[Dave Birch] I had a lovely day out in London at The Economist’s Digital Money Summit. We had a really good set of speakers coming at the subject from a number of different directions, and I thought that the combination of speakers that they had chosen (me included, of course) worked together very well. I found the case studies provided by the transit operators to be particularly interesting, so I thought I would pick on them to pass on what I thought were a few key points from the day. I came away thinking that the fact that digital money is on the Economist‘s agenda together with the excellent feedback I received from the event means that, despite the credit crunch, improvements in retail and electronic payment systems are of interest to a variety of businesses and personally I’m looking forward to helping some of them innovate their way through recession.

The case studies were provided by Hong Kong and London. In both cases the particular angles chosen illustrated different useful lessons to the rest of us. What is important to remember about both of these projects is that in the great scheme of things they only came into existence because the banking sector was unable to provide an appropriate payment solution so the transit operators had to do it themselves, with London kicking off its ticketing system back in Victorian times (with the London General Omnibus Company tickets) and Hong Kong following somewhat later.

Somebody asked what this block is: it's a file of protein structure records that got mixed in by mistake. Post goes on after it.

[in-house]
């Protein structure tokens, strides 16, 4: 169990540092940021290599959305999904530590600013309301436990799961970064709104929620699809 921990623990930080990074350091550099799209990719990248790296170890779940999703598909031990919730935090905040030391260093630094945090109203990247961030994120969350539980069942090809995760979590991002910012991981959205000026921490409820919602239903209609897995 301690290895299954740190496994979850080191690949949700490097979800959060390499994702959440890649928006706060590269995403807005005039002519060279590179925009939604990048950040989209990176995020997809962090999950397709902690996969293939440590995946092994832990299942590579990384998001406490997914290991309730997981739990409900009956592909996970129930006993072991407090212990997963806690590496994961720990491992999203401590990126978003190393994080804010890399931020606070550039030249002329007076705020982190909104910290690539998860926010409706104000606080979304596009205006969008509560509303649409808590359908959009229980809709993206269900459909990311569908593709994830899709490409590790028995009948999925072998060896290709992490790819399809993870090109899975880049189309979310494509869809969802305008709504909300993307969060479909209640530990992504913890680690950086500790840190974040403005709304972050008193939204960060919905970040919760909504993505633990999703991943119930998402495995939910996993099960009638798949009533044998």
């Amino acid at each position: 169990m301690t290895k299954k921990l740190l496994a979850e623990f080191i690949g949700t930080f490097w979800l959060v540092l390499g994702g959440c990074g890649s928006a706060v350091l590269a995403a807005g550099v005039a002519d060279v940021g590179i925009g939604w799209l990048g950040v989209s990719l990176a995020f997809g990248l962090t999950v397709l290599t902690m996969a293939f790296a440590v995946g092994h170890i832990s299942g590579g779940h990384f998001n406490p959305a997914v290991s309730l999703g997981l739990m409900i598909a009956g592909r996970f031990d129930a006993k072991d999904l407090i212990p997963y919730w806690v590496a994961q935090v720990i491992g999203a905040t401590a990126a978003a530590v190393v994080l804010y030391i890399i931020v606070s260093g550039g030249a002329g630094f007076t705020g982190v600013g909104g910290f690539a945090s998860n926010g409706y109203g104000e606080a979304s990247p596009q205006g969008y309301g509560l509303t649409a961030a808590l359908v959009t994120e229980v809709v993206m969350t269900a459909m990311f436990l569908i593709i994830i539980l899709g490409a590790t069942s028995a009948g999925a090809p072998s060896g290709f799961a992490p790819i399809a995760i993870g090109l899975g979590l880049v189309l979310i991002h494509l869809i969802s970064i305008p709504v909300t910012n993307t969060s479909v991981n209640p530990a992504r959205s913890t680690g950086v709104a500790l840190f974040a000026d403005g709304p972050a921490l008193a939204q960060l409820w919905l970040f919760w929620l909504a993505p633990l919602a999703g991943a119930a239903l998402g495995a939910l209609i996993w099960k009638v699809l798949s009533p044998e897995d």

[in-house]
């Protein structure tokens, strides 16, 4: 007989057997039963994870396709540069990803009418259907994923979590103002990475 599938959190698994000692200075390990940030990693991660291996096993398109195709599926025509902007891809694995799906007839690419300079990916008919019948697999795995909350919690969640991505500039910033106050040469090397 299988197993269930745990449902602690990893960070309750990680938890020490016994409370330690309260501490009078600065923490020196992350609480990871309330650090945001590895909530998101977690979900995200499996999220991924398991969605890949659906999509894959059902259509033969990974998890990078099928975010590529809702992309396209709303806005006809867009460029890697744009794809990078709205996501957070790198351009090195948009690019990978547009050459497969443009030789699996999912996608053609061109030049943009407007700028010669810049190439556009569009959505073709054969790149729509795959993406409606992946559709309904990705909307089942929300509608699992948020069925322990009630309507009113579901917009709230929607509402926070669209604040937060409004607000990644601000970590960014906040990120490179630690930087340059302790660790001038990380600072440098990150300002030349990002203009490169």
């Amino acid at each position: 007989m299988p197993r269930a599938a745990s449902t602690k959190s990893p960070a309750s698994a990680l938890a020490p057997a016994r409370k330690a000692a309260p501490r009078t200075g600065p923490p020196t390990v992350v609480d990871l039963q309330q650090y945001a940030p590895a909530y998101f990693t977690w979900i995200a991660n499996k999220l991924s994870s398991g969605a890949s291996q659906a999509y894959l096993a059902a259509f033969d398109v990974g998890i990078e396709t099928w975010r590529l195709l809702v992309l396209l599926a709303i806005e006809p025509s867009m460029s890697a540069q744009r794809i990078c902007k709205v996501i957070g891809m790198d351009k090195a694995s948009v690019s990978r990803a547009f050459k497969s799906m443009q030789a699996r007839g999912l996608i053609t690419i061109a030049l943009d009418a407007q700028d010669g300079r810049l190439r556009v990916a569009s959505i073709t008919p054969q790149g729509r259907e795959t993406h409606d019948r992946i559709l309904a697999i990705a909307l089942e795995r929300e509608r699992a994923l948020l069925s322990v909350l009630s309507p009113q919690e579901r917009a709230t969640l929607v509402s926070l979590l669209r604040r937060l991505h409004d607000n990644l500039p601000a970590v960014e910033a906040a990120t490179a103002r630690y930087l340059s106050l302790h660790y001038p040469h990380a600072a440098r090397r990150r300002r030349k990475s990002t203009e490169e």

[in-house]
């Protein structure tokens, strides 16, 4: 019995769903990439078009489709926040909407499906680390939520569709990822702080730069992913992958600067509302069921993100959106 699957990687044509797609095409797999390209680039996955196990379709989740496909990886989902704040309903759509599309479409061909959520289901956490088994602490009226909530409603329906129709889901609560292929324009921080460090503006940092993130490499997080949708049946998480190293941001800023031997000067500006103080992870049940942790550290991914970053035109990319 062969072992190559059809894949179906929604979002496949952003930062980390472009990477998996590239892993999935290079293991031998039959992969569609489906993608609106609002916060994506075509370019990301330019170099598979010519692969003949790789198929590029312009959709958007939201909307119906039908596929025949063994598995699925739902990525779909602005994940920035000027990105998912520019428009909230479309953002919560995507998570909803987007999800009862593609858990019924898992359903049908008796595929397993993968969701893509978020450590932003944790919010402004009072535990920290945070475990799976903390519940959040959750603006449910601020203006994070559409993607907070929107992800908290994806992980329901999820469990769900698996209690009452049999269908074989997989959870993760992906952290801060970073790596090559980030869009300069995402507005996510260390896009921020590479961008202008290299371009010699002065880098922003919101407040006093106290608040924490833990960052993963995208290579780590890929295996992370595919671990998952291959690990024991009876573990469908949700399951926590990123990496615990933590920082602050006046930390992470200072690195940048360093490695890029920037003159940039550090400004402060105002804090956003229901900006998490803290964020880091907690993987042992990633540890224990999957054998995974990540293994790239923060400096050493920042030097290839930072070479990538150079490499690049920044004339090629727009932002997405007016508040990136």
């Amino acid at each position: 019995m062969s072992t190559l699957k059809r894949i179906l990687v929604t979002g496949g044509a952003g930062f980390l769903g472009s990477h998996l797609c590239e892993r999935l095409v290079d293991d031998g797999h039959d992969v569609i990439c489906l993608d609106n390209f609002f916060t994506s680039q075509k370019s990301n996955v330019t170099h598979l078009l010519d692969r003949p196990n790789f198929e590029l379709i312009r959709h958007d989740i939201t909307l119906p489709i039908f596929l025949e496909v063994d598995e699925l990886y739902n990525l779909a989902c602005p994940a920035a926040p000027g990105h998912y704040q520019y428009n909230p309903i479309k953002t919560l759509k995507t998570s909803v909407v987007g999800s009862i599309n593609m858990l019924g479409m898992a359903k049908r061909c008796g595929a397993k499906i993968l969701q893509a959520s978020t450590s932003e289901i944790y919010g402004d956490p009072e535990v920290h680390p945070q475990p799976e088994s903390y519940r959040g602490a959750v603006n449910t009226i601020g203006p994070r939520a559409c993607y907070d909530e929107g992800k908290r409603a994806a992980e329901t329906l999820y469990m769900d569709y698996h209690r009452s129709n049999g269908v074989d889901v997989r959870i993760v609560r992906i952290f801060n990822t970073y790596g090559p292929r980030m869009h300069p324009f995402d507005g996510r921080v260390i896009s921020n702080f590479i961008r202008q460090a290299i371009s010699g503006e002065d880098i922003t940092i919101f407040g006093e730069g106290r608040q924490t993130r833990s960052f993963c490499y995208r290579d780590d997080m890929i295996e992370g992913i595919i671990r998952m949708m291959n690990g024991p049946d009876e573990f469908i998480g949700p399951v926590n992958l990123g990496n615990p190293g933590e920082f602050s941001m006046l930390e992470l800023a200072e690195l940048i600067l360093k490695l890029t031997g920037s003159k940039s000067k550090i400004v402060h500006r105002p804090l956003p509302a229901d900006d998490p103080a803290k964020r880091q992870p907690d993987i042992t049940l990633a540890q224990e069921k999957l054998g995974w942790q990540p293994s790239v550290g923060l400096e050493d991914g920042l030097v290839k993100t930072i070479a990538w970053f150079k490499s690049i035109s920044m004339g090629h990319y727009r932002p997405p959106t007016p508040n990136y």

If we look at the Hong Kong case study given by Brian Chambers of Octopus International first, we have to first understand the scale and reach of the Octopus system, the contactless transit card used there. It has replaced about 3% of the cash in circulation in Hong Kong and there are now more than 2700 merchants who accept Octopus payments. Just to pick one random figure to show what this means, the Kowloon Motor Bus company used to handle 20 tonnes of coins per day, that is now down to one tonne with associated huge cost savings. However, because of a continuing universal service obligation, cash is still allowed on the buses so the final element of cost saving — removing the cash handling equipment from buses totally — is still some way away.